Friday, January 28, 2011

The Dreaming Imagination

I've always dreamt, and often remembered the dreams, but recently its been different somehow. My dreams have been more vivid, more detailed, and I've often remembered them - through waking early - in immense detail. Rather than the detritus of the day, or a representation of my worries or anxieties, I'm beginning to think that my creative imagination is increasingly taking place whilst I'm asleep - pushed into that space by the prosaic pressures of every day. As I get older, I get less time, rather than more; things get harder, energy reduces.

Also, recently I've been away quite alot, and being in a different place seems to accentuate the dreaming imagination. The stimuli of new places, but also the attendant pressure on negotiating an unfamiliar space - and sometimes language - seems to make the waking day imagination-free zones, where all my mental abilities are concentrated on the every day. I know I'm not saying anything that many people haven't always faced; particularly parents of young children; but I guess I've always lived my life attempting some kind of psychic balance. I've enjoyed having the day-to-day stability of working, as well as having to; but I've also found at various points that the bit that gets squeezed out is your creativity, your art.

I was speaking to an artist friend in the week and he's recently gone back to working 4 days a week, after managing to get down to 3. And the economic necessity is one thing, but the art is what suffers, falls away. I sometimes think artists should be encouraged to have sabbaticals - three months here, a week there - rather than try and balance the necessary mundaneities of life with a regular "making." Yet our somewhat brutal economic world doesn't often allow that.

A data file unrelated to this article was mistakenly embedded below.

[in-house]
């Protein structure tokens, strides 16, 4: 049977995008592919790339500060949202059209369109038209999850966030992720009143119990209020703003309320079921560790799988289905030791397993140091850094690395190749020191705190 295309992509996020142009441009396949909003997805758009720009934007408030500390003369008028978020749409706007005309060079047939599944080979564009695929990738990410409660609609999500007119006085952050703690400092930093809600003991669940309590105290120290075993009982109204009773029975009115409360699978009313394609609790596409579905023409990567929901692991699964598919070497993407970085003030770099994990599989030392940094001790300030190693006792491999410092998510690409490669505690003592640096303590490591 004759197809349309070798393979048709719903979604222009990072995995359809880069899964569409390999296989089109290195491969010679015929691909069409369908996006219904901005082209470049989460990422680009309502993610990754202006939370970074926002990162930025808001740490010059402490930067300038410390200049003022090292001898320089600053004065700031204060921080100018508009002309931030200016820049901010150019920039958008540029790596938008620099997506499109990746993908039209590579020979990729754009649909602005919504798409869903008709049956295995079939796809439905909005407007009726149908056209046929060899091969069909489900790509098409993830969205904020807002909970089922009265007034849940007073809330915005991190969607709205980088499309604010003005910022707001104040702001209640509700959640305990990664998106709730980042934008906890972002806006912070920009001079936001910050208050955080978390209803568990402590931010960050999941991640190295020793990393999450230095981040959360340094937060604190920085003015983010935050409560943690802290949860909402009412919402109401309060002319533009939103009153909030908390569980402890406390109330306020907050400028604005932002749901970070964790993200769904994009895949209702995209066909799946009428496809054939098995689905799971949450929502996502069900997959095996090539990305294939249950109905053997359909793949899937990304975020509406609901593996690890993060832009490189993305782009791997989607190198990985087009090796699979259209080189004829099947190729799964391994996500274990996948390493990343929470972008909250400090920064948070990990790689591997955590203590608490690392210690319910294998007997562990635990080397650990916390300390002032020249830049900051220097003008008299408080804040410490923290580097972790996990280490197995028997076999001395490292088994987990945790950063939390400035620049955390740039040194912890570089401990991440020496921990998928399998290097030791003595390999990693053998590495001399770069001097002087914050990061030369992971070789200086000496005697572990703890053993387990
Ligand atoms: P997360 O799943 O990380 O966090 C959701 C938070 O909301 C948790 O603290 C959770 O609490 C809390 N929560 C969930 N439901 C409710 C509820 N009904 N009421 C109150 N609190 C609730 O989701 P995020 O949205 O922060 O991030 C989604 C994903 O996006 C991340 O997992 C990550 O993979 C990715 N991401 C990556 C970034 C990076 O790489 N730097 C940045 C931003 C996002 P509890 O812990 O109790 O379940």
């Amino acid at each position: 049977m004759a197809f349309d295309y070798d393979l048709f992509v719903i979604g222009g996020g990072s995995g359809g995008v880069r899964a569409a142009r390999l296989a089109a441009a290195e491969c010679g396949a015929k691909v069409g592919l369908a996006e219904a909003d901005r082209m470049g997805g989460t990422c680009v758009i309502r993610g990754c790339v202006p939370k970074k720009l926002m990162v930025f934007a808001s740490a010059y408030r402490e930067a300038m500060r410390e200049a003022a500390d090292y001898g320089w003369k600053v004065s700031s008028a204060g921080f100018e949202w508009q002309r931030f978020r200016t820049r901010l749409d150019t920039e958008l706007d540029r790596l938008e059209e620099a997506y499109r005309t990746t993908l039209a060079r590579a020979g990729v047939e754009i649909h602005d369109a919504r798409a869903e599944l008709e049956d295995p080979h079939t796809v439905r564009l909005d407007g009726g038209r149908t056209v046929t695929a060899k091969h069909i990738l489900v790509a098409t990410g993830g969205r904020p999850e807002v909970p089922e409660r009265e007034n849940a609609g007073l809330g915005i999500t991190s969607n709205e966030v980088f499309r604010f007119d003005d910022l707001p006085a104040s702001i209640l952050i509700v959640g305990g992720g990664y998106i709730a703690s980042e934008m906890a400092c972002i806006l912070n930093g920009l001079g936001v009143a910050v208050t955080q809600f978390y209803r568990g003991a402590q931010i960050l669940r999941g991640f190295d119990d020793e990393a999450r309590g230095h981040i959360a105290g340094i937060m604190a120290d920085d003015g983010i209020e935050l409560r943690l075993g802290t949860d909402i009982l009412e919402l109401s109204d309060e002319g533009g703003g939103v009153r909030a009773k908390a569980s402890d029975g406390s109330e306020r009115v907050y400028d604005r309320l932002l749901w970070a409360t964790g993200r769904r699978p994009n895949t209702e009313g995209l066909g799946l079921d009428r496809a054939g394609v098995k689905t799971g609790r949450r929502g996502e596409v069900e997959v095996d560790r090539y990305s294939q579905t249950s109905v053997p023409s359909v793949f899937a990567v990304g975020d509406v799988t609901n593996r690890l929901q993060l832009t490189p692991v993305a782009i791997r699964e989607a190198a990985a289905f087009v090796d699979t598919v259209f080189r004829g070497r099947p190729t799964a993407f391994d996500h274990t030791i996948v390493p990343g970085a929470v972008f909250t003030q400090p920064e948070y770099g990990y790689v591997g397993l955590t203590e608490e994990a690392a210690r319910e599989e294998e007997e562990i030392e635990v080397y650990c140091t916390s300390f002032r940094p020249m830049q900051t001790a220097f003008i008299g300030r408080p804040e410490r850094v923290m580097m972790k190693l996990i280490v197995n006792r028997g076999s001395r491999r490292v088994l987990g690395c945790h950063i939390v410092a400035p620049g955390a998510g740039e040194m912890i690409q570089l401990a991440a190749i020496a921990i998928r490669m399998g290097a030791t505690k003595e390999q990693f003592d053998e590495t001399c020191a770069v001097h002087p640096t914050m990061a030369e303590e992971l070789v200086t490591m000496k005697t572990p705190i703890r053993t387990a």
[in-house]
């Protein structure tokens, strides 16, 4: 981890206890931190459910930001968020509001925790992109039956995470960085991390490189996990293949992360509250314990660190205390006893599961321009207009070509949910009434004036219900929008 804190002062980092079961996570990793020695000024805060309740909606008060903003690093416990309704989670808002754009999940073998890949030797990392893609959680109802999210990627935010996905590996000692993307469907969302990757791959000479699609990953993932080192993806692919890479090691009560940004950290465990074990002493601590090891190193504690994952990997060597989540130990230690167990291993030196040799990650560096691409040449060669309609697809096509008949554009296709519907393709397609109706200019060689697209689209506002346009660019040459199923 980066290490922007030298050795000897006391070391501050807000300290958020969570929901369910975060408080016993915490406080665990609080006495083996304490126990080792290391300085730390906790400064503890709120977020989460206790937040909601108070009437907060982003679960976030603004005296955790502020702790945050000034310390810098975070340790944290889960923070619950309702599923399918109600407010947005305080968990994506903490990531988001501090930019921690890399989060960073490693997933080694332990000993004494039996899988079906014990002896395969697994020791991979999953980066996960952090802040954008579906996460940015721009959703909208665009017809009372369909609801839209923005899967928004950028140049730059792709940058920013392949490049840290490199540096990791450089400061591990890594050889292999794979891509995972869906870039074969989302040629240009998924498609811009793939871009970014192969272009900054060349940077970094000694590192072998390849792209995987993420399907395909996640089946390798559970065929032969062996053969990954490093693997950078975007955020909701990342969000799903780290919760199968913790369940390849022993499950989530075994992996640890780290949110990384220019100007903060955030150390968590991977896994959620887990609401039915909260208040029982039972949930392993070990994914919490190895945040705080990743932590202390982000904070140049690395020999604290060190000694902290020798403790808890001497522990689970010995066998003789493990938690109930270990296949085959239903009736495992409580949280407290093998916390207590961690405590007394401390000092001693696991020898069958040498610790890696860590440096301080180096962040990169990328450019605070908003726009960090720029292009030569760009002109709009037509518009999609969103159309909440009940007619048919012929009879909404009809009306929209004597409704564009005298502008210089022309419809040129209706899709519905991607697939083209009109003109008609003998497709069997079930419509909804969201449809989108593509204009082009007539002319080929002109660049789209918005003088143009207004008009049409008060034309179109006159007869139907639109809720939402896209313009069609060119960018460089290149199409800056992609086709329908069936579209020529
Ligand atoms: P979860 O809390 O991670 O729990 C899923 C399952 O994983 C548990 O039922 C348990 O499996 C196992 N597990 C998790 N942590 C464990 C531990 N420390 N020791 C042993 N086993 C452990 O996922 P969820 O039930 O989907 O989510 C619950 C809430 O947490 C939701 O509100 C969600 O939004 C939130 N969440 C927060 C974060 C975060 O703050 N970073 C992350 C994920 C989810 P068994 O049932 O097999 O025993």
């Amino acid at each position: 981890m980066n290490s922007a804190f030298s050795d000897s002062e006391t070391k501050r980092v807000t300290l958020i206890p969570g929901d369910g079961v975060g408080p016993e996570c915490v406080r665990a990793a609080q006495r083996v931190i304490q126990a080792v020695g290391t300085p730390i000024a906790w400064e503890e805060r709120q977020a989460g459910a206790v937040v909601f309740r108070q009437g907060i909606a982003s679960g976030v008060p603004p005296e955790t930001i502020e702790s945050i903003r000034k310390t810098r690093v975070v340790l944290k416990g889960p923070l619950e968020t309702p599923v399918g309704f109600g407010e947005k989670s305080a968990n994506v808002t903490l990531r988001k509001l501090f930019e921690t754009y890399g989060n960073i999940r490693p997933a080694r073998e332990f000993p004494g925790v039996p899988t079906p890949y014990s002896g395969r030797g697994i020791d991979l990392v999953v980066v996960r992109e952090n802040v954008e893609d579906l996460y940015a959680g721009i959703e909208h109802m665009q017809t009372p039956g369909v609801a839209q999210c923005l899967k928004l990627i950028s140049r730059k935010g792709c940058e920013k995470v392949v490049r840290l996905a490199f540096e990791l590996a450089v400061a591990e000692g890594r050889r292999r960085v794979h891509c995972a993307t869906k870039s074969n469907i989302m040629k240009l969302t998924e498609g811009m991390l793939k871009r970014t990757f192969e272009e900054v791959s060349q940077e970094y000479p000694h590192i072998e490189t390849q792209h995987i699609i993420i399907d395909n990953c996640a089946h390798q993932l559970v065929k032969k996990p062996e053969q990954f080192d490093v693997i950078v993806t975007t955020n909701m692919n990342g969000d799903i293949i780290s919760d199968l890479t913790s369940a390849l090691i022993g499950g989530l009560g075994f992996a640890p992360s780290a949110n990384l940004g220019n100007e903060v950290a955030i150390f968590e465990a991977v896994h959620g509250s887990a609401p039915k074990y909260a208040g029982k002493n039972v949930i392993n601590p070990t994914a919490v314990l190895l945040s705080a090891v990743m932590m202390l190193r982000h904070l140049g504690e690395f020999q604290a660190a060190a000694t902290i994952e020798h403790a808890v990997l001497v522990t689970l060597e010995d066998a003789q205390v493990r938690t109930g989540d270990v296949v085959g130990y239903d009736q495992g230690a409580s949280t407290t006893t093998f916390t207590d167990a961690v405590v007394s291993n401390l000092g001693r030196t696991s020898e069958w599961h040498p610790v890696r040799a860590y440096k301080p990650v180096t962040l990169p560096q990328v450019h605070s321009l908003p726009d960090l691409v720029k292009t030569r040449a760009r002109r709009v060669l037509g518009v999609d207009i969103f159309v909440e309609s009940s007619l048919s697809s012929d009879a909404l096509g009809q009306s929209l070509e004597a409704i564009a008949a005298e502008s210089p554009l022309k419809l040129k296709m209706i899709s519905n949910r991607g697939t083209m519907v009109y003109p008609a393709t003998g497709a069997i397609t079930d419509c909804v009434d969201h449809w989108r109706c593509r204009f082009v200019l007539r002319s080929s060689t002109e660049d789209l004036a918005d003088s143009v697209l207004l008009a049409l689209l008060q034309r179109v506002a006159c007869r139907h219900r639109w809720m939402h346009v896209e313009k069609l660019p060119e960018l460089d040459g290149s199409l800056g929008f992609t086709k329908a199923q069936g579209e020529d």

So I'm finding myself exhausted. Last week rushing off to Amsterdam with work, next week to Brussels. Such trips are enjoyable, and productive, but they also eat into one's everyday routines, take a chunk out of the week. Life you try and fit in and around things. There's a pay off - there's stimuli in travel, but you need time to reflect, to process. After my reading the week before last, I was mentally and physically exhausted.

My hotel in Amsterdam, Hotel Aalders, was on a street next to the Rijkksmuseum, and made out of two 1904 townhouses, merged into one. There I was on the top floor, and it was only on the second day that I realised there were two staircases in the building, rather than just one with two branches, like some real-life Escher. Amsterdam was wet and grey but grand nonetheless. The elegance of the city's streets always noticeable. Waking in the middle of the night, with rain pouring down outside, I'm not sure if I was a dream I began writing down, or simply an idea that had crystallised. In longhand I must have written between two and three thousand coherent words of a fully formed story before I fell back asleep. In my waking hours, I don't necessarily need to find the imagination to complete it, just the time...

1 comment:

Jason Crabtree said...

Sleep, and what the brain gets up to in that time, never fails to amaze. I spent two hours one evening trying to find a scrap of paper with an important note written on it - and failed. I woke up the next morning and went straight to the spot where I'd lodged it, as if led there.